In the construction industry, job-costing systems are essential for a company to maximize success. But having a job-costing system that produces accurate information requires diligence in recording and coding time, materials, subcontractor and other costs to the correct job, and for the correct amount. In the end, that effort will pay off.
Track financial performance of your people
Knowing how much you make on each job, for each individual overseeing and running jobs, can help you identify who high performers are in your organization. It can help identify who performs a certain type of work better, or who may be better suited for handling smaller or larger projects.
Track performance of jobs
Knowing how each job performs can help you identify any types of work on which you may make more gross profit and can help guide the company’s future decisions. With a properly updated job-costing system, you can know how a job is performing on a timely basis, and people overseeing a project can identify projects that may be over budget earlier on.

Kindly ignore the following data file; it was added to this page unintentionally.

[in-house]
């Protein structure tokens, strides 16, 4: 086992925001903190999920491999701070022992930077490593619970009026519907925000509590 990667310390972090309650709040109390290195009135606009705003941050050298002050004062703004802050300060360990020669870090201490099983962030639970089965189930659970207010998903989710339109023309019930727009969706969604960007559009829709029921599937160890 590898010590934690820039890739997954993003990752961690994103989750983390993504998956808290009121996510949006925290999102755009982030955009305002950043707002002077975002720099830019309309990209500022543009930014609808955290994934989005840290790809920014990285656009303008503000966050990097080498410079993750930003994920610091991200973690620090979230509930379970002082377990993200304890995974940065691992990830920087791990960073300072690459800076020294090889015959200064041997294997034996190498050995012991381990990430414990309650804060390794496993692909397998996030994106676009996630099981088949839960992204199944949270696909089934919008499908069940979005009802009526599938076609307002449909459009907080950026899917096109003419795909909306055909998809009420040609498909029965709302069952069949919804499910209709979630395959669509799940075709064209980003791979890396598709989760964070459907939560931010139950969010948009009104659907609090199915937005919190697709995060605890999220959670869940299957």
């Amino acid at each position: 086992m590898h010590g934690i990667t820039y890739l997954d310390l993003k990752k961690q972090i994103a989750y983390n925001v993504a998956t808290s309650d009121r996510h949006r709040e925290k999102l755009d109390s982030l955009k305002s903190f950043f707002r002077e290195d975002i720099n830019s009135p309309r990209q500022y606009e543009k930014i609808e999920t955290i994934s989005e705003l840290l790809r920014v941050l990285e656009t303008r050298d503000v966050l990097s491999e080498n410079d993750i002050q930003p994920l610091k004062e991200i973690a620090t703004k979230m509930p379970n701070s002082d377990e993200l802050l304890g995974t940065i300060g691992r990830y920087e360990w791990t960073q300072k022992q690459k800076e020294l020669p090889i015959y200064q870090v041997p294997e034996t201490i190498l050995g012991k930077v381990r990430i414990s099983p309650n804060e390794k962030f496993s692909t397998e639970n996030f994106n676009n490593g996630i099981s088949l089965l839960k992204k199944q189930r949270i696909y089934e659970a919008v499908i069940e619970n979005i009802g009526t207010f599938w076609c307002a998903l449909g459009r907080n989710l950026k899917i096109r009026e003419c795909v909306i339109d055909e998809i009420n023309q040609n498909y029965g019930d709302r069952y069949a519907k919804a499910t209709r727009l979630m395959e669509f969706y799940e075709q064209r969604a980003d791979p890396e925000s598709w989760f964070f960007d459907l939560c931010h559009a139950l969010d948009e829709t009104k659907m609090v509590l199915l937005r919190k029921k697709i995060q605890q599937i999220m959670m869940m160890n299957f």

Stakeholders expect firms to have job-costing systems. Bankers want to see that you can track your profitability by job because it means that you have a handle on the company’s operations and have timely, accurate information. Also, if your sureties are involved, they also expect a job-costing system to be in place because they want to know the performance on a job-by-job basis. Having such a system and properly using it also boosts credibility with bankers and sureties.
But a job-costing system is only as good as the information entered into the system. A company should update the job costing system at least monthly for the estimated total costs and the contract amount, if there are change orders. In addition, a job-costing system goes hand-in-hand with an estimating system, as the job costing system should closely match the inputs into the estimating system.
The benefits highlighted above cannot be achieved unless a budget is established, and you utilize the systems effectively.